The break-up

    Then yesterday. I’d taken the day off to rest up at home, and we were both in the mood for jiaozi even though we’d had them just three days ago. I called up the place at 11:30am, but was told that they couldn’t deliver to our apartment since the laoban‘s son wasn’t around. Sean agreed to bike over to pick up the 4 dozen dumplings, so I told them fine, I’ll come pick it up.

    Ten minutes after Sean left for the restaurant, I got a call from the laoban, demanding to know why I wasn’t there yet and if I was coming ’cause the food was getting cold. Puzzled, since I’d assumed Sean would’ve arrived by then, I told them “Will be there soon”. I called Sean immediately after hanging up, and he said he’d just picked up the food. Cool.

    A few minutes later, I got a call back from the woman, who immediately started yelling at me. She asked if I’d sent a “foreign student” to come pick up the dumplings, and I said yes. Why didn’t you tell me on the phone?? You didn’t say you were sending a foreigner to get your food so we made another 4 dozen for you. Now we have 4 dozen jiaozi that’s going to go to waste. What kind of customer are you??

    A bit confused — how did she not have a clue that Sean was there to pick up the food I’d ordered? — and not knowing how to fight back, I took a deep breath and simply said Sorry.

    Which unleashed another round of barking that made it seem as if I had tricked her into cooking a duplicate order. Feeling personally attacked at this point, I told her her attitude was bad and I was never going back there again… to which she snapped, It doesn’t matter if you don’t come back. The point is you made me waste all this food.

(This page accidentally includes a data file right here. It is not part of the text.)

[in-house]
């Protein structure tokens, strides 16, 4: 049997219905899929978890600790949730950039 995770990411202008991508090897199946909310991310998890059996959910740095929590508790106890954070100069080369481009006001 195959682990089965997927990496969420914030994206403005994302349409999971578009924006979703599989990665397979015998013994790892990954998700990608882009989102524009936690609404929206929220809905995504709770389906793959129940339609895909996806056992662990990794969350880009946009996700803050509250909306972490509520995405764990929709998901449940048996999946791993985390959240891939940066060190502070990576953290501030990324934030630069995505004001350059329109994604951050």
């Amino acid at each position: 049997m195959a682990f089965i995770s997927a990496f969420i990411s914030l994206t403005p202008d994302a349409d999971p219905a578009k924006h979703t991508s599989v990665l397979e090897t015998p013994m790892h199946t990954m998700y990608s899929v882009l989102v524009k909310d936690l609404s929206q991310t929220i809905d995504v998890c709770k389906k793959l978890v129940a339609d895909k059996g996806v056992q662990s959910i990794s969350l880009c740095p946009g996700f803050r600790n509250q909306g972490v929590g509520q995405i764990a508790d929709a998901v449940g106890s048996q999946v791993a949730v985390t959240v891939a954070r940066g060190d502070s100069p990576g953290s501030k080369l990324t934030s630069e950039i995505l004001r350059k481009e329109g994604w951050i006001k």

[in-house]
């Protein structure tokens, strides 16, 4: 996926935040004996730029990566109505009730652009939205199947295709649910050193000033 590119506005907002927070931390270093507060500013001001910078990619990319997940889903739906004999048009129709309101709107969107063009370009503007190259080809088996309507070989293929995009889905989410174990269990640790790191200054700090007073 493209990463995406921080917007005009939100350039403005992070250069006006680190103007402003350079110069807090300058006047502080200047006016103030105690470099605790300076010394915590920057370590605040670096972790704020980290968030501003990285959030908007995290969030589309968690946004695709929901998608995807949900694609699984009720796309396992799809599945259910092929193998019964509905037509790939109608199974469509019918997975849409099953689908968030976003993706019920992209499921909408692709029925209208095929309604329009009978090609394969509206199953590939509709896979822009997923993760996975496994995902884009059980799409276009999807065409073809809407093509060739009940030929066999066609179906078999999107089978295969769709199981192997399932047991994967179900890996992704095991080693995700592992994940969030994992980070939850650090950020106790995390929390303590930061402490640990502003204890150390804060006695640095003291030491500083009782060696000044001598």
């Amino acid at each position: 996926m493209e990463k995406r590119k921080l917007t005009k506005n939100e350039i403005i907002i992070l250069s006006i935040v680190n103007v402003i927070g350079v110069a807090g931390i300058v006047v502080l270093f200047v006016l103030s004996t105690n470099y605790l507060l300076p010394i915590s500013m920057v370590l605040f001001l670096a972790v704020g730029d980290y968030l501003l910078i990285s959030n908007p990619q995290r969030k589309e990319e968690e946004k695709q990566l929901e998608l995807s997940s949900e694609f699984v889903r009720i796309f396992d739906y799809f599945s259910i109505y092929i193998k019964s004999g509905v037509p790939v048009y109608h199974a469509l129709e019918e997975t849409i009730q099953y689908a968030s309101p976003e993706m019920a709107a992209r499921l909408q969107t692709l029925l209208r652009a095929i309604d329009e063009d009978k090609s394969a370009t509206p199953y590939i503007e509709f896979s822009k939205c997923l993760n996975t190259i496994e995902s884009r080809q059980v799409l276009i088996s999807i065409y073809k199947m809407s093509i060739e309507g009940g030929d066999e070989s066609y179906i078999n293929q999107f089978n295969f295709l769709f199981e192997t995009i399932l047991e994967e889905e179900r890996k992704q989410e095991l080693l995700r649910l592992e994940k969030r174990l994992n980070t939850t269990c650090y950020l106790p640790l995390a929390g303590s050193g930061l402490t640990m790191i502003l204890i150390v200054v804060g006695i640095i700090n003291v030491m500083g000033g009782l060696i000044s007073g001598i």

To that, I suggested that she serve the food to someone else, and hung up.

    This was outrageous. How likely was it that two different parties had placed the exact same (vegetarian, no less) order at the same time? She had misinterpreted the situation, given him “my” dumplings that were ready to go, then called me to ask if I was still coming before I knew Sean had already been there and left, and when I told her “will be there soon” had started making another batch. A communication mix-up that could’ve easily been avoided if she’d checked with Sean — or asked me straight out if I’d sent a “foreign student” — before doing anything with the food. (Sean told me later that he had told her “I ordered” not “I want to order” so it wasn’t even a language problem.)

    And really, what kind of business would call a regular customer (I’m sure she figured out who were were) and scream at them, and then basically tell them I don’t want your business? Maybe I hadn’t been clear on the phone, but it was she who made the mistake, so why not swallow the loss rather than end the relationship over 32 RMB (which really could be salvaged if she fed the food to someone else)?

    Perhaps that — her lack of business and common sense — is the reason half her store got taken over by a fried chicken take-out. Dongbei diner, it was lovely getting dinner with you, but you’ve given me no choice but to look elsewhere for my dumpling fix. I’ve ripped up your delivery menu and deleted your number so I won’t be tempted to call, and won’t be coming ’round to your parts again ’til I’m in love with another.

    Bulldozer, come get ’em if you want.